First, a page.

• The pillar’d firmament is rottenness,
  • And earth’s base built on stubble.”
  • I am aware that, in reply to all that has been said in favor of the possibility of uniting self-improvement with labor, discouraging facts may be brought forward from our daily experience. It may be said that in this country, under advantages unknown in other lands, there is a considerable number on whom the burden of toil presses very heavily, who can scarcely live with all their efforts, and who are cut off by their hard condition from the means of intellectual culture; and if this take place now, what are we to expect hereafter in a more crowded population? I acknowledge that we have a number of depressed laborers, whose state is exceedingly unpropitious to the education of the mind; but this argument will lose much of its power when we inquire into the causes of this evil. We shall then see that it comes, not from outward necessity, not from the irresistible obstacles abroad, but chiefly from the fault or ignorance of the sufferers themselves; so that the elevation of the mind and character of the laborer tends directly to reduce, if not remove, the evil. Of consequence, this elevation finds support in what is urged against it. In confirmation of these views, allow me just to hint at the causes of that depression of many laborers which is said to show that labor and self-improvement cannot go on together.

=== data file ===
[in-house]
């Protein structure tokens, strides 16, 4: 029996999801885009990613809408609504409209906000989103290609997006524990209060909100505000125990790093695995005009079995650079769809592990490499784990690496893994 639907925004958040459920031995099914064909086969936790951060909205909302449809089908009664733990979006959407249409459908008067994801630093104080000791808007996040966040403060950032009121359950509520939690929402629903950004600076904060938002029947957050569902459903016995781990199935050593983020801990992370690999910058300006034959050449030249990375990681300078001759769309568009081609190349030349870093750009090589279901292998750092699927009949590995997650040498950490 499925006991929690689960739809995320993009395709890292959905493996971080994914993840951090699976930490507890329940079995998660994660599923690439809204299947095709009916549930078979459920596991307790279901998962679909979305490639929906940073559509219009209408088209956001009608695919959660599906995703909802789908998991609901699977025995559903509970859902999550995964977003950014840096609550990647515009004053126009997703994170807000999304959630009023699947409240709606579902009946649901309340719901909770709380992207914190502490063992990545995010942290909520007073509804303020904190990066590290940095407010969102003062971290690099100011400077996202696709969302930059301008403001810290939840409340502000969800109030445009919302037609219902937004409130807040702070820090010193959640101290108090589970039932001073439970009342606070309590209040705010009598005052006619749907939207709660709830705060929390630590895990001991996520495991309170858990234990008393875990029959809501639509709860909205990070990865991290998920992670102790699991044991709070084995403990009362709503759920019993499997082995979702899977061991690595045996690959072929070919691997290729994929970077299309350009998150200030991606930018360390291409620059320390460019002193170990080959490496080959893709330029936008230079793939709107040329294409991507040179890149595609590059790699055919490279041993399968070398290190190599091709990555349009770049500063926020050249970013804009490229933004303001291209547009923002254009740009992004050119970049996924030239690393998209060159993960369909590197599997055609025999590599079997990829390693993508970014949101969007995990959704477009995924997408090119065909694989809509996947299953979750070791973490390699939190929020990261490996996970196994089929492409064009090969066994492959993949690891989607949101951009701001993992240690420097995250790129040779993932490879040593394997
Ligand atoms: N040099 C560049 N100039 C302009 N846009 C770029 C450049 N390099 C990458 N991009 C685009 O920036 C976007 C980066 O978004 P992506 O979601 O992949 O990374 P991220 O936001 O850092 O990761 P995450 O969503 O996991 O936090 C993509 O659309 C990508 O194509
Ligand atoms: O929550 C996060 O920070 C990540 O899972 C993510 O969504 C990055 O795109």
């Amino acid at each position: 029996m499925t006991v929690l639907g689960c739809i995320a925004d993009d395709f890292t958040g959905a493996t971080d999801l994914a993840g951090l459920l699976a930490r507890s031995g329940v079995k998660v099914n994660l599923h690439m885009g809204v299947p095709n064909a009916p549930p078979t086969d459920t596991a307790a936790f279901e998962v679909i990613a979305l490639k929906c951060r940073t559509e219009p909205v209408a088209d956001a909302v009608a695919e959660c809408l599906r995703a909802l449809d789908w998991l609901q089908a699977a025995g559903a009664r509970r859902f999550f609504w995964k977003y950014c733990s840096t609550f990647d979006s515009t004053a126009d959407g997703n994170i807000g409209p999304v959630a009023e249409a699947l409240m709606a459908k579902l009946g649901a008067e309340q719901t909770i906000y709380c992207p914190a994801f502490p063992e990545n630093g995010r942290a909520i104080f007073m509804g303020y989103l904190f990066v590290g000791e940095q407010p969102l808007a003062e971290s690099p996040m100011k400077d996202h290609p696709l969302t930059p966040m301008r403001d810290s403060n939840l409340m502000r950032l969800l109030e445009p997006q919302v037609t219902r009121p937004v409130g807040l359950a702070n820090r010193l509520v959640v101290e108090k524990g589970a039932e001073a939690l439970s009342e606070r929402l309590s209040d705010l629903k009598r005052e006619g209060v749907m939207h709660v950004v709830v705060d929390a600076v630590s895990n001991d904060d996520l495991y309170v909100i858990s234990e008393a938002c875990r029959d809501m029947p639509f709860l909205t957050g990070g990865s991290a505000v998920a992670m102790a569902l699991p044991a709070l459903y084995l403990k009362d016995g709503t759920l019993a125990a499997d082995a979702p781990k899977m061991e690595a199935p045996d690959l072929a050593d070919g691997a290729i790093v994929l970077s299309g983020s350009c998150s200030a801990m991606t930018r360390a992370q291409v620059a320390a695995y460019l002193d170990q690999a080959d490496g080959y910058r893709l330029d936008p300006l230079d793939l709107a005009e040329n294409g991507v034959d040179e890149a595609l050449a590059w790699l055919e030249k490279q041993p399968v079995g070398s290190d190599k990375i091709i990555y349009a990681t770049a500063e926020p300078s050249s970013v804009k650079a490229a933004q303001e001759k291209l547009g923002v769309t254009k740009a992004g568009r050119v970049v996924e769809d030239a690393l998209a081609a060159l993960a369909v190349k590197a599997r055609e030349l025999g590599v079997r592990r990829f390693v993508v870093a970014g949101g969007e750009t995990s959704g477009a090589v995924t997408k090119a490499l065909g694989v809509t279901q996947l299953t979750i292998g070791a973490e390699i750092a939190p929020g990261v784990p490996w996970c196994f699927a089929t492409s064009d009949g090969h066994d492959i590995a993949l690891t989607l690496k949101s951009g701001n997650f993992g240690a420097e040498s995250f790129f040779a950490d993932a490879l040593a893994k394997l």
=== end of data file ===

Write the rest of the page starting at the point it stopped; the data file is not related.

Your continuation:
First, how much of this depression is to be traced to intemperance? What a great amount of time, and strength, and money, might multitudes gain for self-improvement, by a strict sobriety! That cheap remedy, pure water, would cure the chief evils in very many families of the ignorant and poor. Were the sums which are still lavished on ardent spirits appropriated wisely to the elevation of the people, what a new world we should live in! Intemperance not only wastes the earnings, but the health and the minds of men. How many, were they to exchange what they call moderate drinking for water, would be surprised to learn that they had been living under a cloud, in half-stupefaction, and would become conscious of an intellectual energy of which they had not before dreamed! Their labors would exhaust them less; and less labor would be needed for their support; and thus their inability to cultivate their high nature would in a great measure be removed. The working class, above all men, have an interest in the cause of temperance, and they ought to look on the individual who lives by scattering the means and excitements of drunkenness not only as the general enemy of his race, but as their own worst foe.